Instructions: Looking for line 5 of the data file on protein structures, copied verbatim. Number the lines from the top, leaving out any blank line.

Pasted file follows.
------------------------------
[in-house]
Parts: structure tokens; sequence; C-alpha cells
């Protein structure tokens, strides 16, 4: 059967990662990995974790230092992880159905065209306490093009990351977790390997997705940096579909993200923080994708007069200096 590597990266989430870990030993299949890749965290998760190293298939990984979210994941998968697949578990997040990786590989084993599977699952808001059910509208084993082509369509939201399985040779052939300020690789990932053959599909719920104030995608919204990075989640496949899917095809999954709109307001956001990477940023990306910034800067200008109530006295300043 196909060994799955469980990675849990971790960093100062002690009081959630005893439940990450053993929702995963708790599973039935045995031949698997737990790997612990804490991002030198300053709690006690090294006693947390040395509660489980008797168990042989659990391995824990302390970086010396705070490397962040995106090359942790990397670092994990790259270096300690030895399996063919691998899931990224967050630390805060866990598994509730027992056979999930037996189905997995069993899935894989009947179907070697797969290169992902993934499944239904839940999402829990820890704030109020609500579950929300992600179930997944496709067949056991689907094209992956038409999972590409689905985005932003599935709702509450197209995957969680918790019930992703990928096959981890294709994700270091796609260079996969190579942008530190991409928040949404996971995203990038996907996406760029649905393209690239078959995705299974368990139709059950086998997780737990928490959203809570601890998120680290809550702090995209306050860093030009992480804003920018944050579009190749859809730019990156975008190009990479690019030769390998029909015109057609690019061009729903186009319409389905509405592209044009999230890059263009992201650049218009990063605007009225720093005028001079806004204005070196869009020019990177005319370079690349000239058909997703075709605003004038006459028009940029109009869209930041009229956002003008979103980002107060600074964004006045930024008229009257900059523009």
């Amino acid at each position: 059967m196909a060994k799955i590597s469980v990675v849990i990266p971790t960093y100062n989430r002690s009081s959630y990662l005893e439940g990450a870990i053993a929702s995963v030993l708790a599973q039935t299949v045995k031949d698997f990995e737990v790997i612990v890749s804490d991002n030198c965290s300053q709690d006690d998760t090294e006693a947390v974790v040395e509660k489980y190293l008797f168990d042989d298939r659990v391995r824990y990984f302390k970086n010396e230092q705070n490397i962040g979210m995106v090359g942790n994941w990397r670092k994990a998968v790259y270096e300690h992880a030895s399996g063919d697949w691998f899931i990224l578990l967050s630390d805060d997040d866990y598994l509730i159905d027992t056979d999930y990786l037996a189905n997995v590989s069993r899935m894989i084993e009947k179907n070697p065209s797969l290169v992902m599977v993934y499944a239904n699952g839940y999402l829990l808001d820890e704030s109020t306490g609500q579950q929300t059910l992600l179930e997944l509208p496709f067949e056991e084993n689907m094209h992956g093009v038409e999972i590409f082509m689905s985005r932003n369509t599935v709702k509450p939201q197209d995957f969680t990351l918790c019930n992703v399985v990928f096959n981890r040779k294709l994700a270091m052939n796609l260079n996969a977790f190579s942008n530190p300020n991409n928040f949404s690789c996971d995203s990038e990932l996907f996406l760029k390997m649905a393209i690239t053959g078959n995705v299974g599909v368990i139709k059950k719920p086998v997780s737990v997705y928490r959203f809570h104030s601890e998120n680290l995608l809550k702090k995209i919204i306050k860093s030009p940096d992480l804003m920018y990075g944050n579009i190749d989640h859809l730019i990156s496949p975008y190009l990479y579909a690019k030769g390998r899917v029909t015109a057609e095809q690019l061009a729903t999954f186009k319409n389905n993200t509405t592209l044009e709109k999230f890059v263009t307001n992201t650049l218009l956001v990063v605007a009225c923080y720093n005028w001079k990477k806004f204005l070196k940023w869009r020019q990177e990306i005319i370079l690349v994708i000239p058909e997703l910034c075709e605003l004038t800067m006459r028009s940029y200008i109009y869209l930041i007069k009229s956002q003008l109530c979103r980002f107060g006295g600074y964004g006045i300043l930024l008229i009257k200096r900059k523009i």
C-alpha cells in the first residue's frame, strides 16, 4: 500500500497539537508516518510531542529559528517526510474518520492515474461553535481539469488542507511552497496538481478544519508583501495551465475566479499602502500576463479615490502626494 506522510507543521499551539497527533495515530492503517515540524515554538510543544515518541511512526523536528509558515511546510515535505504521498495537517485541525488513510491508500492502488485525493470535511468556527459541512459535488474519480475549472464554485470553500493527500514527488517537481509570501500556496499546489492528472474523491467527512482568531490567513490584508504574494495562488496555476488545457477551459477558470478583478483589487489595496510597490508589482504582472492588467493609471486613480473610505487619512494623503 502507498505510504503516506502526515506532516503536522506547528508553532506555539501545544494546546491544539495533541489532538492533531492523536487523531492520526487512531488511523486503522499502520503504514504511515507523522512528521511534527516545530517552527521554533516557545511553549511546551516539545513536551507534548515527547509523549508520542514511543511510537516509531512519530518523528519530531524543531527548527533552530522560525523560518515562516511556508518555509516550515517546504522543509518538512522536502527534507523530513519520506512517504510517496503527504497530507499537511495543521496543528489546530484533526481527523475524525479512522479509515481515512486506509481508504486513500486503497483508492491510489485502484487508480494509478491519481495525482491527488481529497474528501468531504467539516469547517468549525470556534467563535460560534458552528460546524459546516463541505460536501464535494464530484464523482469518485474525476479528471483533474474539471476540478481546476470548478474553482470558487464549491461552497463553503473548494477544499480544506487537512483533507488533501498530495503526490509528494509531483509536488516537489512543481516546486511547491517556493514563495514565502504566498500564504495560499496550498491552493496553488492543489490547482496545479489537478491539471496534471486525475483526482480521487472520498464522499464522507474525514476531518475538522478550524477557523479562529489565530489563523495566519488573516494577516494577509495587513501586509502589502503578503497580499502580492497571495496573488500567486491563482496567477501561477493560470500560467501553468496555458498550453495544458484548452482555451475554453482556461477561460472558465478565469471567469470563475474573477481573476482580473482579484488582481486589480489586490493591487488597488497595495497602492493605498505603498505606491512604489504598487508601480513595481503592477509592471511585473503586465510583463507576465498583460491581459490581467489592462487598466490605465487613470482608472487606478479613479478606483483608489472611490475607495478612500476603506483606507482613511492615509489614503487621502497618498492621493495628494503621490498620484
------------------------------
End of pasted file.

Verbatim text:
C-alpha cells in the first residue's frame, strides 16, 4: 500500500497539537508516518510531542529559528517526510474518520492515474461553535481539469488542507511552497496538481478544519508583501495551465475566479499602502500576463479615490502626494 506522510507543521499551539497527533495515530492503517515540524515554538510543544515518541511512526523536528509558515511546510515535505504521498495537517485541525488513510491508500492502488485525493470535511468556527459541512459535488474519480475549472464554485470553500493527500514527488517537481509570501500556496499546489492528472474523491467527512482568531490567513490584508504574494495562488496555476488545457477551459477558470478583478483589487489595496510597490508589482504582472492588467493609471486613480473610505487619512494623503 502507498505510504503516506502526515506532516503536522506547528508553532506555539501545544494546546491544539495533541489532538492533531492523536487523531492520526487512531488511523486503522499502520503504514504511515507523522512528521511534527516545530517552527521554533516557545511553549511546551516539545513536551507534548515527547509523549508520542514511543511510537516509531512519530518523528519530531524543531527548527533552530522560525523560518515562516511556508518555509516550515517546504522543509518538512522536502527534507523530513519520506512517504510517496503527504497530507499537511495543521496543528489546530484533526481527523475524525479512522479509515481515512486506509481508504486513500486503497483508492491510489485502484487508480494509478491519481495525482491527488481529497474528501468531504467539516469547517468549525470556534467563535460560534458552528460546524459546516463541505460536501464535494464530484464523482469518485474525476479528471483533474474539471476540478481546476470548478474553482470558487464549491461552497463553503473548494477544499480544506487537512483533507488533501498530495503526490509528494509531483509536488516537489512543481516546486511547491517556493514563495514565502504566498500564504495560499496550498491552493496553488492543489490547482496545479489537478491539471496534471486525475483526482480521487472520498464522499464522507474525514476531518475538522478550524477557523479562529489565530489563523495566519488573516494577516494577509495587513501586509502589502503578503497580499502580492497571495496573488500567486491563482496567477501561477493560470500560467501553468496555458498550453495544458484548452482555451475554453482556461477561460472558465478565469471567469470563475474573477481573476482580473482579484488582481486589480489586490493591487488597488497595495497602492493605498505603498505606491512604489504598487508601480513595481503592477509592471511585473503586465510583463507576465498583460491581459490581467489592462487598466490605465487613470482608472487606478479613479478606483483608489472611490475607495478612500476603506483606507482613511492615509489614503487621502497618498492621493495628494503621490498620484